Friday, September 04, 2009

Connecting the dots on Muni, bicycles, and traffic

From Ken Garcia's column in today's Examiner:

But the thing you need to know is that Muni chief Nathaniel Ford and his team of transit officials are trying to decrease car trips by half in the future, and to do that they hope to create a band of "sustainable streets"---that's Muni-speak for forcing people out of their cars by any means possible, probably through the use of increased meters, parking tickets and garage-fee hikes. Ford said all the agency's ideas will be "aimed" at San Francisco's transit-first policy, which, as you know, aims to try and punish drivers as much as possible.
Just a few months ago the Examiner reported that, as the environmental impact report tells us, the Bicycle Plan is going to screw up traffic on a number of city streets, while delaying at least nine Muni bus lines.

And, yes, it's long been city policy to make it as expensive and difficult as possible to drive in San Francisco, as Garcia himself has noted in the past.

Car drivers are to be punished with higher parking fees, fewer travel lanes, and fewer parking spaces on city streets. The main thing city officials have yet to explain: how do they make traffic worse for car drivers without making it worse for Muni? Maybe the city can get away with making life difficult for those who own the 465,000 registered motor vehicles in the city, but do we really want to slow down Muni and discourage tourists from driving into San Francisco to shop, dine, and stay at our hotels?

Muni is a little less slow (SF Examiner, Sept. 4, 2009)
San Francisco officials are touting miniscule gains in on-time performance of The City's public transit system, but the preception of improvements among riders is still lagging.

It's better, however, than having to announce that a light-rail vehicle has been in another accident.

Muni said it had achieved a record 73.3 percent on-time performance rate by the end of June 30 fiscal year, a 2.7 percent increase. It's still quite a ways from the voter-mandated 85% on-time rate, but, Mayor Gavin Newsom was quick to note, these things take time (like maybe some years after he leaves office).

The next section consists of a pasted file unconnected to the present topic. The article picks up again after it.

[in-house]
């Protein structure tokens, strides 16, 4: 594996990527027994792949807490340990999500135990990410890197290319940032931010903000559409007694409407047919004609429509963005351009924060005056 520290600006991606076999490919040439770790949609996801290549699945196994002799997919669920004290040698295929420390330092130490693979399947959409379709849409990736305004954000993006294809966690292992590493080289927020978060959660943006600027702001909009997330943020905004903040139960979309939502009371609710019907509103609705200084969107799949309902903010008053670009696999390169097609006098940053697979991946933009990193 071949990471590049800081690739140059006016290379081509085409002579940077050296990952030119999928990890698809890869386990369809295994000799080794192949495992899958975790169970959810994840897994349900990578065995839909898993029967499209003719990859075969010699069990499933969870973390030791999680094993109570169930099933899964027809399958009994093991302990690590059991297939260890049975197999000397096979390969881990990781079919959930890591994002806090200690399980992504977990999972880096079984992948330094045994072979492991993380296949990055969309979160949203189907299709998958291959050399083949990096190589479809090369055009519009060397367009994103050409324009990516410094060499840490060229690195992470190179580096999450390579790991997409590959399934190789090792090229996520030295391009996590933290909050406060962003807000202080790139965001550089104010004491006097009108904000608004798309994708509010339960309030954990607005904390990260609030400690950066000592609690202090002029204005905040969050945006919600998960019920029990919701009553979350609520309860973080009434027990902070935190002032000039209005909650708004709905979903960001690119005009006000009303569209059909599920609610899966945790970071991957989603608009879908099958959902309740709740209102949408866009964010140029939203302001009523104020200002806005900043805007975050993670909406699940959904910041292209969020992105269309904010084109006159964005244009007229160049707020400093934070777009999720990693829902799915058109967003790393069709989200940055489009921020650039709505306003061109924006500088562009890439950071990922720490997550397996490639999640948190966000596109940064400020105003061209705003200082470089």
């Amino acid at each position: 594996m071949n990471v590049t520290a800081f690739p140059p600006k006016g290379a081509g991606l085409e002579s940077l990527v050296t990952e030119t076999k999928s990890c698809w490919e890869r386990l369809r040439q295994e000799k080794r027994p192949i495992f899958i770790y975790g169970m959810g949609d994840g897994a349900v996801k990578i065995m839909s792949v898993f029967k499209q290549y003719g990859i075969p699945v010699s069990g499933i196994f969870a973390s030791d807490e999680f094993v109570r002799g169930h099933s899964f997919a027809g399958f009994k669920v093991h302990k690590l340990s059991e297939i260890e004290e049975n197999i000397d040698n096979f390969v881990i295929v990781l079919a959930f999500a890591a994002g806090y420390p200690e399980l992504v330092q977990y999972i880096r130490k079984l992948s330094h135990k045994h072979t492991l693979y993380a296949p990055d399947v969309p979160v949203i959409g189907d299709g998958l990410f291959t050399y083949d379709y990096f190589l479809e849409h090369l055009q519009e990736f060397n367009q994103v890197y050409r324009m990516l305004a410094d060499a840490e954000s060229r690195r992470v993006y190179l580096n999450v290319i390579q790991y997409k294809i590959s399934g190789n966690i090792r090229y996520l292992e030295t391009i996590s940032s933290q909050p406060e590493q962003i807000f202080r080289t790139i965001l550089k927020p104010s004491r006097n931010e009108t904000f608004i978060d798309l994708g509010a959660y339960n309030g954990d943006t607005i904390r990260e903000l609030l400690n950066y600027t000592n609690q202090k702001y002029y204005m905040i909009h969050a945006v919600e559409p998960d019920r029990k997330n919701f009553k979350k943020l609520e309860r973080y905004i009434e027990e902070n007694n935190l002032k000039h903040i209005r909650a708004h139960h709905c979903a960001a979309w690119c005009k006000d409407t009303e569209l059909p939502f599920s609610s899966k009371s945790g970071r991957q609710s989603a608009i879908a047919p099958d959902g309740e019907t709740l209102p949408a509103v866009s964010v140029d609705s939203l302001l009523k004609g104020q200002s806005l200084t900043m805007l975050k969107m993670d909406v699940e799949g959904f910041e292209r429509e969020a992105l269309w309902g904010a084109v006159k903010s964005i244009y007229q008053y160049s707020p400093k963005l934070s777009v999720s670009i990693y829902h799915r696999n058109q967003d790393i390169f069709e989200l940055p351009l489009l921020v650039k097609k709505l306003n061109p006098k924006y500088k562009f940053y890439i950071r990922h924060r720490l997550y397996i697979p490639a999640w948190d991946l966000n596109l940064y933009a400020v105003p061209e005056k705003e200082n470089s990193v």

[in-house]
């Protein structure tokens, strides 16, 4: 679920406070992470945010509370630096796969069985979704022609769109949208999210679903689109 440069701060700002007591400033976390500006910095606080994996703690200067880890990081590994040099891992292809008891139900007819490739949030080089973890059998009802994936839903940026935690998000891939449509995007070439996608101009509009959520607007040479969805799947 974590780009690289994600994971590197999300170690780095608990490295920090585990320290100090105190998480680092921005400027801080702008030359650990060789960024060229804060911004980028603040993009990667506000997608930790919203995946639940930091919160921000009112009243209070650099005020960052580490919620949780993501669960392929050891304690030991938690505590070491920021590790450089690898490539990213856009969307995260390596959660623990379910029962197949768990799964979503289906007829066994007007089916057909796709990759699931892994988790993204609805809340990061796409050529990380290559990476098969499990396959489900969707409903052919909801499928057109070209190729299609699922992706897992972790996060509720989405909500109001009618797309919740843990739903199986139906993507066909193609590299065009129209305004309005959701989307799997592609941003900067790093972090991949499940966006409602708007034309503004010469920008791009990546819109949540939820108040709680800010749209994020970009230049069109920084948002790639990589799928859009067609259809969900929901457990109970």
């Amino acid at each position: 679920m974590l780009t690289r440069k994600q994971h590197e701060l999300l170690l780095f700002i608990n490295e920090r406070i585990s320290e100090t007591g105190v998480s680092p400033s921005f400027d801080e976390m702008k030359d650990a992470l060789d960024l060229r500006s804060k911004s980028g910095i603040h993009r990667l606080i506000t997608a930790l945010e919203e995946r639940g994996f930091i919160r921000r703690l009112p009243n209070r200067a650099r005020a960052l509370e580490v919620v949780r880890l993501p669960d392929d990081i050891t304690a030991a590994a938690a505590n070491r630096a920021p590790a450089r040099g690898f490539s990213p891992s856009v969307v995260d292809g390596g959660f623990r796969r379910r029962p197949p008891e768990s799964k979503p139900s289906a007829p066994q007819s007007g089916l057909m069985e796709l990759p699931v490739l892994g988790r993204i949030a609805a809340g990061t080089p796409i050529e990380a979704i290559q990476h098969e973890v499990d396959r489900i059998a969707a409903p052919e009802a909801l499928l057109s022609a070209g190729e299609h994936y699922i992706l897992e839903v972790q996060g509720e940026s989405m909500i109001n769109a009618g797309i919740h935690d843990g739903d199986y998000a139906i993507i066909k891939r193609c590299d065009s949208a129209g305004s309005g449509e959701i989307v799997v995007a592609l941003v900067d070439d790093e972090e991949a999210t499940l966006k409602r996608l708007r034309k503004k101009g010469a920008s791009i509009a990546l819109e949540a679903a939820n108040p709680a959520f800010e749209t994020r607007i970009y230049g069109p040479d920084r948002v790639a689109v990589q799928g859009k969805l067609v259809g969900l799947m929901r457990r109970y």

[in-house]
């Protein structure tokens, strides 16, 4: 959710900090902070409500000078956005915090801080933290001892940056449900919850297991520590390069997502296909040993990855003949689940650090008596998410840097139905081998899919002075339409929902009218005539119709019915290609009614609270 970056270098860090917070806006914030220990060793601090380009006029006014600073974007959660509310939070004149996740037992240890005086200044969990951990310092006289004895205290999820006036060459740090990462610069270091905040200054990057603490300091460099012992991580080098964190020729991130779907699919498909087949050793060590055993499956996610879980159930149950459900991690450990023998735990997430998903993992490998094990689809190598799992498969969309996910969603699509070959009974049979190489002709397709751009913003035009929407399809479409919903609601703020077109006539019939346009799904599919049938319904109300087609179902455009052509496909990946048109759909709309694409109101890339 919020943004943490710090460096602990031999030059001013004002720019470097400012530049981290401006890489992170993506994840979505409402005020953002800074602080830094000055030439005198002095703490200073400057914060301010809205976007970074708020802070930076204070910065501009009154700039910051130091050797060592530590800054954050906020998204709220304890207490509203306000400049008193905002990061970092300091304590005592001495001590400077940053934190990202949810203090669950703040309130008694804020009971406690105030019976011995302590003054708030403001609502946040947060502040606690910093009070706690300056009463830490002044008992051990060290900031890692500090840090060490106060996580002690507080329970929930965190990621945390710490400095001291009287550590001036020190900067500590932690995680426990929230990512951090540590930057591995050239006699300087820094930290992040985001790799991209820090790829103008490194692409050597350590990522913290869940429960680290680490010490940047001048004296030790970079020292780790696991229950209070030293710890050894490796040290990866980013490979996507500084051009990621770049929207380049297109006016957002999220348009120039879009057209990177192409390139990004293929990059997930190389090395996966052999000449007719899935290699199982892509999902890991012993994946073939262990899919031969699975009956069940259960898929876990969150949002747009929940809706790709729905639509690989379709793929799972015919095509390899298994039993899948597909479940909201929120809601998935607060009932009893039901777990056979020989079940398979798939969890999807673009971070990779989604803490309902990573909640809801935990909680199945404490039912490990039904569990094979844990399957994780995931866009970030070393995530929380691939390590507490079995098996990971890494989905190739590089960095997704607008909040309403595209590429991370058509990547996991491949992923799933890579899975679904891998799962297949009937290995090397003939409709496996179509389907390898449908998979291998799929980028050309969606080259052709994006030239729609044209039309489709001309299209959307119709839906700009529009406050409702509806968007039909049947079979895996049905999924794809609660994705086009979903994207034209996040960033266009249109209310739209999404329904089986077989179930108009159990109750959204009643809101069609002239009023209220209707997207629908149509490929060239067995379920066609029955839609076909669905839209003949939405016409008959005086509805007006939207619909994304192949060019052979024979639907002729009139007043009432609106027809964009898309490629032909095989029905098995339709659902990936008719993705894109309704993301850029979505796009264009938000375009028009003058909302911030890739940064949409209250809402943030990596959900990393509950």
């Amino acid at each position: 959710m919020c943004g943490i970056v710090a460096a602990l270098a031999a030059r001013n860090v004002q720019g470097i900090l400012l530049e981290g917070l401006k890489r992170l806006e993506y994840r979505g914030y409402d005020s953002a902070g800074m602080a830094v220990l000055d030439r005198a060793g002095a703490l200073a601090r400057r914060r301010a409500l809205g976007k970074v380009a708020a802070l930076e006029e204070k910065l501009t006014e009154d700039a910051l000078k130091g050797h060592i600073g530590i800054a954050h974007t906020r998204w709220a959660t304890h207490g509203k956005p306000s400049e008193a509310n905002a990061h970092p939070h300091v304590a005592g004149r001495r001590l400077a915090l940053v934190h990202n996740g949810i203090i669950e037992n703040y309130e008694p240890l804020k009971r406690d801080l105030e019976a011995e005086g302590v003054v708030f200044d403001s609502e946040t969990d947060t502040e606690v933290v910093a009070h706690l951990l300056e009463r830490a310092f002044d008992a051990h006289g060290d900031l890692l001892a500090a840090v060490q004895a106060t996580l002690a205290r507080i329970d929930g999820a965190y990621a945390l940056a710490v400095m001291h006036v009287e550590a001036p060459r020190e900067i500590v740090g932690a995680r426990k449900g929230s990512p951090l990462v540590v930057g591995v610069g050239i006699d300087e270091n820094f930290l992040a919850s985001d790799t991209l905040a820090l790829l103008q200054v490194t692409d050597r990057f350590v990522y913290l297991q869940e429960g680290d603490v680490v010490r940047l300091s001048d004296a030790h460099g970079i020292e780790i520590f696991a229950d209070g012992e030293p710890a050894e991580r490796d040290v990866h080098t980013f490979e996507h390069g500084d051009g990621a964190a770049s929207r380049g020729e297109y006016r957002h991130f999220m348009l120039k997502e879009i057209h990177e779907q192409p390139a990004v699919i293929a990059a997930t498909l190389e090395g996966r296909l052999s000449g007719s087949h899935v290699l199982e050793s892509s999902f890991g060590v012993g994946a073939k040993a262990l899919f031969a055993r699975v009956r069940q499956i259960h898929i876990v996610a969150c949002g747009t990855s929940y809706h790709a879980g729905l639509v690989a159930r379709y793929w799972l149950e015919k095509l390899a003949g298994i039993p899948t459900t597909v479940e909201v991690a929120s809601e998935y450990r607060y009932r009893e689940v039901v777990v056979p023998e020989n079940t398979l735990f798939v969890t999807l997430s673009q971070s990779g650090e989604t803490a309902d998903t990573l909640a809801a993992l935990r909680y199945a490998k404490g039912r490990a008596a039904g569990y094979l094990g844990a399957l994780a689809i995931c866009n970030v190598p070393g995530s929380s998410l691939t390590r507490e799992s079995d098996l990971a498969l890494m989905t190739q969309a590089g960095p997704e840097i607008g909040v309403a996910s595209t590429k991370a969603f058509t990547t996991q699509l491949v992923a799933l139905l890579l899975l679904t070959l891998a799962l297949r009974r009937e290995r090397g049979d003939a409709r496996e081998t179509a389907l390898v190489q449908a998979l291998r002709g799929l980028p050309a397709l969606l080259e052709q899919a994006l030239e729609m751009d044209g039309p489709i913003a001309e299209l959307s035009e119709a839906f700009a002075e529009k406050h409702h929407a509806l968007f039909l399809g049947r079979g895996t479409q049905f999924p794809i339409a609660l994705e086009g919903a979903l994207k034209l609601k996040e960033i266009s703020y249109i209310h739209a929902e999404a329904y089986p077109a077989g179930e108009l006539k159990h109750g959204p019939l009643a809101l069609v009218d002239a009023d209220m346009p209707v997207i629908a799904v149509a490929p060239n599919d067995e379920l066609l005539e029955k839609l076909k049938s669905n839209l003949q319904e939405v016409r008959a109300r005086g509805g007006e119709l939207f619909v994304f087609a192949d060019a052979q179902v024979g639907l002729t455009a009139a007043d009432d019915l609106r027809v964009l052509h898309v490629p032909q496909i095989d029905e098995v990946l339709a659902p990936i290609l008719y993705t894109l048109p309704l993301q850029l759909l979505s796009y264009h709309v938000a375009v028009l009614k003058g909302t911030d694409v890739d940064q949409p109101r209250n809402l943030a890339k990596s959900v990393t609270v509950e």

But the thing you need to know is that Muni chief Nathaniel Ford and his team of transit officials are trying to decrease car trips by half in the future, and to do that they hope to create a band of "sustainable streets---that's Muni-speak for forcing people out of their cars by any means possible, probably through the use of increased meters, parking tickets and garage-fee hikes.

Ford said all the agency's ideas will be "aimed" at San Francisco's transit-first policy, which, as you know, aims to try and punish drivers as much as possible.

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3 Comments:

At 9:39 PM, Blogger missiondweller said...

This is my favorite quote from the linked story, "adding that Valencia Street in the Mission district has enjoyed a commercial boom since two of its four lanes were converted to dedicated bike lanes in 1999"

Walked down Valencia recently? Lots and lots of empty storefronts. Maybe someone should do a study comparing spending habits of bicyclists vs auto drivers. How many times have you bought something over say $300 then took it home on your bike?

 
At 9:19 AM, Blogger Rob Anderson said...

Yes, the city and the bike people who are making policy seem to think that the city's economy can do without motor vehicles, that people are going to ride bikes or Muni to fancy restaurants and upscale shops. Not to mention the fact that our most important industry is tourism. So let's make it more difficult for people to drive into and within the city! The most important factor that keeps the economy in my neighborhood---the Alamo Square, Divisadero corridor---in a perpetual state of recession, is a lack of parking for visitors. (That's probably what killed the Harding Theater on Diviz---a lack of parking.) Compare and contrast my neighborhood with the Ninth and Irving neighborhood, which has some small parking lots and the nearby Concorse garage where people from outside the neighborhood can park to visit the area's many shops and restaurants.

 
At 7:44 PM, Anonymous Anonymous said...

I bought a bike frame for $500 and took it home on Muni.

 

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